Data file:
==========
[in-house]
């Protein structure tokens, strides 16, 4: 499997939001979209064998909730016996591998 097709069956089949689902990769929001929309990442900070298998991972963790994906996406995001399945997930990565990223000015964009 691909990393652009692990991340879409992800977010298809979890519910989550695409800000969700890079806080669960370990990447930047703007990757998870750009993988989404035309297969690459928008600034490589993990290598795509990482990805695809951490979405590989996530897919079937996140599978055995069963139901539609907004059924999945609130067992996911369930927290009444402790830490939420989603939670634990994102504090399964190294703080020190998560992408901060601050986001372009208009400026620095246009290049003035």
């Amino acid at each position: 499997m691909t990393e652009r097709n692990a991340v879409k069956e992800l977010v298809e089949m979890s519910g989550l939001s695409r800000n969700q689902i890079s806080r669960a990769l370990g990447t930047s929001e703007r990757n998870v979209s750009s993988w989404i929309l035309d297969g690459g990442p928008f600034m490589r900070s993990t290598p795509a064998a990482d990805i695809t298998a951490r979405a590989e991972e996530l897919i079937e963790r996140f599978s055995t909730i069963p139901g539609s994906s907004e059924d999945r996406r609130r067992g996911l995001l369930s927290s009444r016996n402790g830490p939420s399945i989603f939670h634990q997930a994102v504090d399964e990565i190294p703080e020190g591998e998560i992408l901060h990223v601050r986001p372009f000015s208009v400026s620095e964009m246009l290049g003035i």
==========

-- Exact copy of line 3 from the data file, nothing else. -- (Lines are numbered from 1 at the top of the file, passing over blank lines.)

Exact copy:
């Amino acid at each position: 499997m691909t990393e652009r097709n692990a991340v879409k069956e992800l977010v298809e089949m979890s519910g989550l939001s695409r800000n969700q689902i890079s806080r669960a990769l370990g990447t930047s929001e703007r990757n998870v979209s750009s993988w989404i929309l035309d297969g690459g990442p928008f600034m490589r900070s993990t290598p795509a064998a990482d990805i695809t298998a951490r979405a590989e991972e996530l897919i079937e963790r996140f599978s055995t909730i069963p139901g539609s994906s907004e059924d999945r996406r609130r067992g996911l995001l369930s927290s009444r016996n402790g830490p939420s399945i989603f939670h634990q997930a994102v504090d399964e990565i190294p703080e020190g591998e998560i992408l901060h990223v601050r986001p372009f000015s208009v400026s620095e964009m246009l290049g003035i």